MOSCOW (Reuters) - Russia's only major independent pollster, the Levada Centre, has been designated as a "foreign agent", the Russian Justice Ministry said on Monday, two weeks ahead of nationwide parliamentary elections.
"The recognition of the organization as a non-commercial body performing the functions of a foreign agent was established in an unscheduled document check," the Justice Ministry said in a statement. It did not give a reason for its decision.
Levada was not immediately available for comment.
Russia's main pro-Kremlin United Russia party is expected to comfortably win the elections on Sept. 18, which are seen as a dry run for Vladimir Putin's presidential re-election campaign in 2018.
But battling a deepening recession and falling living standards, authorities have taken steps to subdue opposition voices and organizations, including election monitors, viewed as critical of the Kremlin.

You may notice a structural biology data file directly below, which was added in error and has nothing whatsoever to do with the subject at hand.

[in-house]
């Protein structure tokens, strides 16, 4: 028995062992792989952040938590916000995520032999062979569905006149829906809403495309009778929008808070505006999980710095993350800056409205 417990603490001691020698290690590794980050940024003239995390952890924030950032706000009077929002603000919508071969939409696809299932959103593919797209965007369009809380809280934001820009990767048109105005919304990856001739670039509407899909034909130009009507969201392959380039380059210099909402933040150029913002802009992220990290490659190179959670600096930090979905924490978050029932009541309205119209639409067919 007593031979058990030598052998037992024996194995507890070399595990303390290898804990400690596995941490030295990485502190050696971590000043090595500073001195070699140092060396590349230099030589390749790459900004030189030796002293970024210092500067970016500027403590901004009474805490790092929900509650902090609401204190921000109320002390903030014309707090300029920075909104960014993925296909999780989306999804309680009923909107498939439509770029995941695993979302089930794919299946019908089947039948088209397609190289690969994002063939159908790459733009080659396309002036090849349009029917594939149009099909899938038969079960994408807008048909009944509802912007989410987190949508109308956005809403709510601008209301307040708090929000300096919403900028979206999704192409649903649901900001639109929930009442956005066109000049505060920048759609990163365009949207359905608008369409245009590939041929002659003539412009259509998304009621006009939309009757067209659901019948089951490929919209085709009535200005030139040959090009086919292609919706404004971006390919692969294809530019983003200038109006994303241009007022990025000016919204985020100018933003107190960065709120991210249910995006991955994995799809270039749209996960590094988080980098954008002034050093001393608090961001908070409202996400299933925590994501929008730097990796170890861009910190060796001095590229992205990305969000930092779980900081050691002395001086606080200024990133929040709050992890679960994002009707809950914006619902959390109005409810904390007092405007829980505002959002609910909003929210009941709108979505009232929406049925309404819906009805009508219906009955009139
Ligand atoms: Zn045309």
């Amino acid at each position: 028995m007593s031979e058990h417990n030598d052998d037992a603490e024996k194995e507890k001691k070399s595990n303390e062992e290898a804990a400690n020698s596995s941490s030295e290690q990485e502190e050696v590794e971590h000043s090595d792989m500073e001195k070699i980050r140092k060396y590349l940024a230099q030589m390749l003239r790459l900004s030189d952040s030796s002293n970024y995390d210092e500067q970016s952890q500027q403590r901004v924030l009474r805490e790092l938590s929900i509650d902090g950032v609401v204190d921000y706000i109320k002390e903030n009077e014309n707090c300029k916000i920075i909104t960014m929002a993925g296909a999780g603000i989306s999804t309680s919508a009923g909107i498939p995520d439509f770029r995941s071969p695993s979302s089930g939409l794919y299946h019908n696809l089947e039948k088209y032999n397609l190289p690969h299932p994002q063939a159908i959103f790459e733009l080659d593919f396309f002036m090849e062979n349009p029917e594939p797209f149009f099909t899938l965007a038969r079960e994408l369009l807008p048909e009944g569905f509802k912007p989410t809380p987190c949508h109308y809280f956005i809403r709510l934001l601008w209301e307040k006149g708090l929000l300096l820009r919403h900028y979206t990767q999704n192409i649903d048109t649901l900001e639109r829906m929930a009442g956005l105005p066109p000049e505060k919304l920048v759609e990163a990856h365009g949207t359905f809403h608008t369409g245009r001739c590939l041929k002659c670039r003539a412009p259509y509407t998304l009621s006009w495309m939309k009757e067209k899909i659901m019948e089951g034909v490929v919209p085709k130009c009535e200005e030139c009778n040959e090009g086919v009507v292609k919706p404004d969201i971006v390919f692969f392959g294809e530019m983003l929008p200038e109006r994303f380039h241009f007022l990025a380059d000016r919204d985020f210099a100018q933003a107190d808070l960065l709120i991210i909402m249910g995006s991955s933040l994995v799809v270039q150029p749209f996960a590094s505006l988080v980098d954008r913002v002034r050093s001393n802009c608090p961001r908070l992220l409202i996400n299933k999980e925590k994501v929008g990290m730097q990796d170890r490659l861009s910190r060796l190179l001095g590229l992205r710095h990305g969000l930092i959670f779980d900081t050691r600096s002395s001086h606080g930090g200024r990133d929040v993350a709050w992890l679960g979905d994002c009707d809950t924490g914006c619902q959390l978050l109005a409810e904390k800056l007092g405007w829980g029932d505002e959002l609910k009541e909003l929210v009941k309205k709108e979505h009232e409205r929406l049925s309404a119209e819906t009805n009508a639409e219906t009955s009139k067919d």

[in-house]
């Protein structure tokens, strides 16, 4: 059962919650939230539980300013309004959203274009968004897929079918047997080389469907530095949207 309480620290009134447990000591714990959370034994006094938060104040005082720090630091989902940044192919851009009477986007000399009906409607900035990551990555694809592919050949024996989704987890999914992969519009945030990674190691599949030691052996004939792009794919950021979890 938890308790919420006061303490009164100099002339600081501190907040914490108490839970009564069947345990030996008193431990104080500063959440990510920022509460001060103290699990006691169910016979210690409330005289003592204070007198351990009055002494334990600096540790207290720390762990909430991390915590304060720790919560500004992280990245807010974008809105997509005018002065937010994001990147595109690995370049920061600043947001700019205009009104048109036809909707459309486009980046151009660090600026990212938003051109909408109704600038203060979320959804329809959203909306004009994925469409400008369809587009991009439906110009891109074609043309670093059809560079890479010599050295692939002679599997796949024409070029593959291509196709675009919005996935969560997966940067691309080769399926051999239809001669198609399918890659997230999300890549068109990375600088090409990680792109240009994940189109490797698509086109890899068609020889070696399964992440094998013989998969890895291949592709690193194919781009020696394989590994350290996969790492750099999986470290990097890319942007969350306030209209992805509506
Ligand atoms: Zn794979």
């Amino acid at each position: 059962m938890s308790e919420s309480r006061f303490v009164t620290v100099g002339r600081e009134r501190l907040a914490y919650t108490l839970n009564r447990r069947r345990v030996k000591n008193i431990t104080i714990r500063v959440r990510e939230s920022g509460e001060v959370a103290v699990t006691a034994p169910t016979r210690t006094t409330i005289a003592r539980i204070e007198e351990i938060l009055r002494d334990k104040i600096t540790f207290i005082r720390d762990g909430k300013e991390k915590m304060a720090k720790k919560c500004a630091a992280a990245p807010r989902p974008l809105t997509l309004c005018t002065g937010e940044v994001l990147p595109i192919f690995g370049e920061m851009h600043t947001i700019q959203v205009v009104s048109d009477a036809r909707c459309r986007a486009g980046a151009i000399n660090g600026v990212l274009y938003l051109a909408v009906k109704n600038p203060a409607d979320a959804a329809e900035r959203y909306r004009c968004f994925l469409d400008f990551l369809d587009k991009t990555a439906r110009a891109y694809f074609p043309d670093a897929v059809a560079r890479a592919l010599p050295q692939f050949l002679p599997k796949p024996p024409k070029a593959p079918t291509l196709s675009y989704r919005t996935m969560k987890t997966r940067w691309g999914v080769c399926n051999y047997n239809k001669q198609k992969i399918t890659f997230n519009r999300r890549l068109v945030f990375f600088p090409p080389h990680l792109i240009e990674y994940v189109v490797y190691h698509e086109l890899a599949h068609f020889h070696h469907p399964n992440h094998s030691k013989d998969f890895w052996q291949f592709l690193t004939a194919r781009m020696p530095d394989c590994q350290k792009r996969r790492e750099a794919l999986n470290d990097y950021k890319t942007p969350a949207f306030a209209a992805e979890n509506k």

The term "foreign agent" is part of a 2012 law governing groups which receive foreign funding and engage in political activity. It is has previously been used to put pressure on organizations deemed "undesirable" in Russia.
Levada is the most respected of Russia's three main pollsters. While it routinely reports Putin's approval ratings in excess of 80 percent, it is widely seen as more independent than its state-run competitors, VTsIOM and FOM.
(Reporting by Jack Stubbs; Editing by Catherine Evans)